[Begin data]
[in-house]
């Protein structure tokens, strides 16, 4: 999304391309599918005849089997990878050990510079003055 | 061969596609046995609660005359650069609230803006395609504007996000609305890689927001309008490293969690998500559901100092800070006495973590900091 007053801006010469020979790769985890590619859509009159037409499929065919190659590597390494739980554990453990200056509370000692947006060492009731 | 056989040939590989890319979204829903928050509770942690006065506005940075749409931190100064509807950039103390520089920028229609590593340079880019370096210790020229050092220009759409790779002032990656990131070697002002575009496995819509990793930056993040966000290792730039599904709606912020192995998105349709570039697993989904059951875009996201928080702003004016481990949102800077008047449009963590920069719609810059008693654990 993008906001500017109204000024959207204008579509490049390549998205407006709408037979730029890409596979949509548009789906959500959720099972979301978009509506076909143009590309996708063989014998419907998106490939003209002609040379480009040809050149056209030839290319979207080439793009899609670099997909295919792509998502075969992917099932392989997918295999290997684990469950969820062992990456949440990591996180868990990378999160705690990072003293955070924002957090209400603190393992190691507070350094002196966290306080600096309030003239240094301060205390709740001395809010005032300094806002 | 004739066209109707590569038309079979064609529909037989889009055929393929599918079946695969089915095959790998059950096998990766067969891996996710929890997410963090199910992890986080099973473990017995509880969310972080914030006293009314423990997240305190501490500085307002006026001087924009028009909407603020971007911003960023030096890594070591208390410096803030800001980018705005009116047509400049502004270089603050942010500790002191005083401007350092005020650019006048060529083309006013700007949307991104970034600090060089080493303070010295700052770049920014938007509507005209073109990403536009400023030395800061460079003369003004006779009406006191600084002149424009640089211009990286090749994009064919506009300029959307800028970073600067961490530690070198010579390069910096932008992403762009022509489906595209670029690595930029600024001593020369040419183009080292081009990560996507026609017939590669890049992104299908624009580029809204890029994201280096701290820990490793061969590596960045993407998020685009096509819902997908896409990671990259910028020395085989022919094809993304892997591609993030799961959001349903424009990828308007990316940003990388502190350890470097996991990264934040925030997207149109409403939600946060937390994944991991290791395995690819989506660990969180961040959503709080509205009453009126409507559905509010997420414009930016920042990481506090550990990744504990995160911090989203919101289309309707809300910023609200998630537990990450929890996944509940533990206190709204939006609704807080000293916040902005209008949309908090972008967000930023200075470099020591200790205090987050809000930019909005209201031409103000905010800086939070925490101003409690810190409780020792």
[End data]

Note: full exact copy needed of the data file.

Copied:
[in-house]
């Protein structure tokens, strides 16, 4: 999304391309599918005849089997990878050990510079003055 | 061969596609046995609660005359650069609230803006395609504007996000609305890689927001309008490293969690998500559901100092800070006495973590900091 007053801006010469020979790769985890590619859509009159037409499929065919190659590597390494739980554990453990200056509370000692947006060492009731 | 056989040939590989890319979204829903928050509770942690006065506005940075749409931190100064509807950039103390520089920028229609590593340079880019370096210790020229050092220009759409790779002032990656990131070697002002575009496995819509990793930056993040966000290792730039599904709606912020192995998105349709570039697993989904059951875009996201928080702003004016481990949102800077008047449009963590920069719609810059008693654990 993008906001500017109204000024959207204008579509490049390549998205407006709408037979730029890409596979949509548009789906959500959720099972979301978009509506076909143009590309996708063989014998419907998106490939003209002609040379480009040809050149056209030839290319979207080439793009899609670099997909295919792509998502075969992917099932392989997918295999290997684990469950969820062992990456949440990591996180868990990378999160705690990072003293955070924002957090209400603190393992190691507070350094002196966290306080600096309030003239240094301060205390709740001395809010005032300094806002 | 004739066209109707590569038309079979064609529909037989889009055929393929599918079946695969089915095959790998059950096998990766067969891996996710929890997410963090199910992890986080099973473990017995509880969310972080914030006293009314423990997240305190501490500085307002006026001087924009028009909407603020971007911003960023030096890594070591208390410096803030800001980018705005009116047509400049502004270089603050942010500790002191005083401007350092005020650019006048060529083309006013700007949307991104970034600090060089080493303070010295700052770049920014938007509507005209073109990403536009400023030395800061460079003369003004006779009406006191600084002149424009640089211009990286090749994009064919506009300029959307800028970073600067961490530690070198010579390069910096932008992403762009022509489906595209670029690595930029600024001593020369040419183009080292081009990560996507026609017939590669890049992104299908624009580029809204890029994201280096701290820990490793061969590596960045993407998020685009096509819902997908896409990671990259910028020395085989022919094809993304892997591609993030799961959001349903424009990828308007990316940003990388502190350890470097996991990264934040925030997207149109409403939600946060937390994944991991290791395995690819989506660990969180961040959503709080509205009453009126409507559905509010997420414009930016920042990481506090550990990744504990995160911090989203919101289309309707809300910023609200998630537990990450929890996944509940533990206190709204939006609704807080000293916040902005209008949309908090972008967000930023200075470099020591200790205090987050809000930019909005209201031409103000905010800086939070925490101003409690810190409780020792």